PrintPrint EmailEmail ShareShare CiteCite


State Lawmakers Can’t Find Common Ground Either

Author: Peter R. Orszag
December 21, 2011


The political wrangling in the U.S. this week over the extension of the payroll-tax holiday illustrates once again the new era of hyperpolarization. The gap between the two parties is wide, and few policy makers stand in the middle. The traditional model of centrist legislating is broken.

Rather than catch up with this reality, most Washington commentators still yearn for the good old days of bipartisan legislation driven by moderates. They believe that all we need to get there is stronger national leadership. However, new evidence from state legislatures shows that polarization is not just an inside-the-Beltway phenomenon.

In the political science literature on polarization in Congress, the big debate is about its cause (with widespread agreement that gerrymandering is only a bit player). Has polarization been driven by changes in the population or by an increasing gap between the policy-making elite and the public? This matters because, if the problem is simply with freelancing national policy makers, fixing it should be straightforward: Voters could simply elect different policy makers. If the cause is a more polarized population, though, the solutions are less clear and the problem is likely to be with us for a long time.

The strongest piece of evidence in favor of the blame-the-elites view is the way legislators who share the same constituents can have radically different points of view on policy. In the 112th Congress, for example, 17 states are represented by senators of different parties. The senators from mixed-party states represent the same people, yet often represent them in substantially different ways. This implies that legislators have the leeway to behave in a highly partisan manner that could be out of line with their constituents' views.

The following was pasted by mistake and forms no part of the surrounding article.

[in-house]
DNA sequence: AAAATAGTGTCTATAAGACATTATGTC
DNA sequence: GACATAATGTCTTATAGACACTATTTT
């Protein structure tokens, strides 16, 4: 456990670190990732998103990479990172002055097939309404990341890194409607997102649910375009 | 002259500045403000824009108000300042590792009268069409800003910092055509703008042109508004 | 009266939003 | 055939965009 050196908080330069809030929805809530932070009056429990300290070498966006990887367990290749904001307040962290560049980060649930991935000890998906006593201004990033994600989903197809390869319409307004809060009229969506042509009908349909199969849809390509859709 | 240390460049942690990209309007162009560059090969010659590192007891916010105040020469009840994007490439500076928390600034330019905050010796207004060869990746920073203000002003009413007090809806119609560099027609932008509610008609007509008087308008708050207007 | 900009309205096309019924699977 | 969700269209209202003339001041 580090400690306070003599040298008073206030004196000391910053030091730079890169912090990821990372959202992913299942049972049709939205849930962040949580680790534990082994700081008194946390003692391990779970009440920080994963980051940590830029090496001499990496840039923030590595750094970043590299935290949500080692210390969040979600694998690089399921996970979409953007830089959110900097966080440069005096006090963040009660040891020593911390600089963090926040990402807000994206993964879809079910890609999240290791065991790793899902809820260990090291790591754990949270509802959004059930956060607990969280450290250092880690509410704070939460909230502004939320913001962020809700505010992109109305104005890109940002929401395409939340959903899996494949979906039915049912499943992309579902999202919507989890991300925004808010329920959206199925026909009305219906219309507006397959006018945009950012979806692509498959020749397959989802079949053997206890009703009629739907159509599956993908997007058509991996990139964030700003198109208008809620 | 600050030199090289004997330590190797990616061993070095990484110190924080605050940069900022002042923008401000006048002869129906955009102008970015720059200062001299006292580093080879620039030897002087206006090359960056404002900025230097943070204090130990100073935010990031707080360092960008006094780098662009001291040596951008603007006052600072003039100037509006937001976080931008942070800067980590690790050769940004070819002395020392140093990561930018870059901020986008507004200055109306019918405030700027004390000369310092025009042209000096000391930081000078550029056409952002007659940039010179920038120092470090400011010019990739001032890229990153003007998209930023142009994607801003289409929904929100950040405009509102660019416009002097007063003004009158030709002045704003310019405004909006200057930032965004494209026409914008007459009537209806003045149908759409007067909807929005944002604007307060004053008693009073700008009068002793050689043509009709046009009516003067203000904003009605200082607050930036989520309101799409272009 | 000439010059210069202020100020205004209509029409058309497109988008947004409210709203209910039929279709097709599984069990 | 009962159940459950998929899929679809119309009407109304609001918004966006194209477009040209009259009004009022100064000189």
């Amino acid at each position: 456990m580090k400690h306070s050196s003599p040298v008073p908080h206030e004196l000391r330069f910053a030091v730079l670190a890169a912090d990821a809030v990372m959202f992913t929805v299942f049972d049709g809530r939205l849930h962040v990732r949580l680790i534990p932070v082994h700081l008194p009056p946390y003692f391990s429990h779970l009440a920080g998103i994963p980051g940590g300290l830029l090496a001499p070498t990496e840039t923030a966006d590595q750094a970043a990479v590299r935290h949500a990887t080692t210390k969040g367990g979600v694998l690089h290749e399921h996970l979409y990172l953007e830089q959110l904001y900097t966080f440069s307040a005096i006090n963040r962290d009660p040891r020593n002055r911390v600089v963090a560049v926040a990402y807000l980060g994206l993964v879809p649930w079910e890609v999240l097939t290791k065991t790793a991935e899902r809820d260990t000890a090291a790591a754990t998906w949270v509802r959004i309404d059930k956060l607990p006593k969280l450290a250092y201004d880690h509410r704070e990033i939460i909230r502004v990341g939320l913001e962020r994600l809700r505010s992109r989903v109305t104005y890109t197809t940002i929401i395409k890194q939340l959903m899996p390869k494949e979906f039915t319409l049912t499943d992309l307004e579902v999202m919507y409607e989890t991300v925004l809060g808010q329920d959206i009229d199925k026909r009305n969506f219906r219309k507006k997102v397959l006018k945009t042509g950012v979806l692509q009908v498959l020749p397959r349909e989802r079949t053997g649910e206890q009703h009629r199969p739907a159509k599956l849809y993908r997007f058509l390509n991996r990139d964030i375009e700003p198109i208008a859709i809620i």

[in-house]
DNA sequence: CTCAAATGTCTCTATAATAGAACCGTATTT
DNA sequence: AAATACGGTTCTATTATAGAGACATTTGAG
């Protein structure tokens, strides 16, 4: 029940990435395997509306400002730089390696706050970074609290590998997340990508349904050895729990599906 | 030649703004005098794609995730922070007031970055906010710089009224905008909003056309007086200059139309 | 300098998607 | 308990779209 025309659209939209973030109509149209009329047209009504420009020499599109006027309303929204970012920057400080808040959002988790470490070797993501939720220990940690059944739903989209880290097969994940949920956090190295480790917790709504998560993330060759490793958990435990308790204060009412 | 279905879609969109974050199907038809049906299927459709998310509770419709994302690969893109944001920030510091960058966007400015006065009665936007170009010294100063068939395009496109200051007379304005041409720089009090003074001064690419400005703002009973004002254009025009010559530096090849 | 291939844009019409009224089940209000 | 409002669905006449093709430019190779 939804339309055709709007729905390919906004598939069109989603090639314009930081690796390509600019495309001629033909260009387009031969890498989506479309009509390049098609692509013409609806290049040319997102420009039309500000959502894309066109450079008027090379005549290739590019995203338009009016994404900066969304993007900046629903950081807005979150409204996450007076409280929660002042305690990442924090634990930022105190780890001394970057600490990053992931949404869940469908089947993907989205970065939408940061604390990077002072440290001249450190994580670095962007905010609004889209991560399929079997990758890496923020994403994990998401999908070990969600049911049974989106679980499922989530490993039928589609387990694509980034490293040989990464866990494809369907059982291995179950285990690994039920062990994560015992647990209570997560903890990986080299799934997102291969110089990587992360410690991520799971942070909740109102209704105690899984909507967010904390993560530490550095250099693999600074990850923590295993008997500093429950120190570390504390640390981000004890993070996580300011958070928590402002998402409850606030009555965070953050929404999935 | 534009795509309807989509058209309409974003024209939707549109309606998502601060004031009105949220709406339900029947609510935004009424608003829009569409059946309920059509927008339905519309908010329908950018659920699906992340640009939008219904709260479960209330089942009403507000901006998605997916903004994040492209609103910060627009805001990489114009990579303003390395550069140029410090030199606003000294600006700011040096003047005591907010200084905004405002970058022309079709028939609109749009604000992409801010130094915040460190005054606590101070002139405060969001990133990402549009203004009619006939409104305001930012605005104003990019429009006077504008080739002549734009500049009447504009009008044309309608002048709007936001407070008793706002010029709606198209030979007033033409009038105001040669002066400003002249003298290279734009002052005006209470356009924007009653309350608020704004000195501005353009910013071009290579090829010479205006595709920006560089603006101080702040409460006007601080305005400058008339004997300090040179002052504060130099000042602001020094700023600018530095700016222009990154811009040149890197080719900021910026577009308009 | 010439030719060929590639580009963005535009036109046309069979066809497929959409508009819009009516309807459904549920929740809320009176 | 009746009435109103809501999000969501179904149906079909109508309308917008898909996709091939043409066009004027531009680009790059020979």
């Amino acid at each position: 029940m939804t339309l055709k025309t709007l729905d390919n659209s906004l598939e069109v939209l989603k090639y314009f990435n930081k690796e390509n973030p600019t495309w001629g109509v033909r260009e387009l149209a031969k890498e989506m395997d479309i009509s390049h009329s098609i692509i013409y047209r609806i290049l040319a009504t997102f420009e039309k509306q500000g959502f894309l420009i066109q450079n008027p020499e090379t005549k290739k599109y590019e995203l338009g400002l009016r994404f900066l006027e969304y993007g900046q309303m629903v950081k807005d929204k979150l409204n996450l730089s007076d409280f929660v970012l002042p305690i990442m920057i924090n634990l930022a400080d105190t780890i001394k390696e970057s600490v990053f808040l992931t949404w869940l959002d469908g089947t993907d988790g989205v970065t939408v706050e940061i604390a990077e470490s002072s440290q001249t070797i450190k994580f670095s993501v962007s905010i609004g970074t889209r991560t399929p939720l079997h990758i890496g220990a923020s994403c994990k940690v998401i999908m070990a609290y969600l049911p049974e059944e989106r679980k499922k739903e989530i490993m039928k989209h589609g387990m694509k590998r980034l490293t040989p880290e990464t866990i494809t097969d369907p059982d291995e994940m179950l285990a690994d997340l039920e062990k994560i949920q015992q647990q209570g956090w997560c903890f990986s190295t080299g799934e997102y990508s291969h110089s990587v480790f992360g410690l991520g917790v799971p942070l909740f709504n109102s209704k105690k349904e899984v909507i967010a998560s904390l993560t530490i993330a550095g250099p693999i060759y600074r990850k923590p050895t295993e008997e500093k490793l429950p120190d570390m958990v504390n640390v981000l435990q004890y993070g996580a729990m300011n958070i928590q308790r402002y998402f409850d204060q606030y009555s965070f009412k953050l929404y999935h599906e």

View full text of article.

More on This Topic


Nobody Wants to Be a Politician Now

Author: Peter R. Orszag
Bloomberg View

Young people are disaffected with the political process and lack any interest in running for office, a new book by Jennifer Lawless of...


Do-Nothing Congress Is Your Fault

Author: Peter R. Orszag

Peter R. Orszag writes that increasingly extreme differences in Americans' political views may be driving the polarization of the U.S. Congress.


A Moneyball Approach to Government

Authors: Peter R. Orszag and John Bridgeland

Peter Orszag and John Bridgeland argue that the federal government needs to do a better job of figuring out what programs work, giving more...


Leaning From Behind

Authors: Micah Zenko and Amelia Wolf
Foreign Policy

There is a troubling lack of women in the world of foreign-policy making. Micah Zenko and Amelia M. Wolf discuss the consequences of inherent...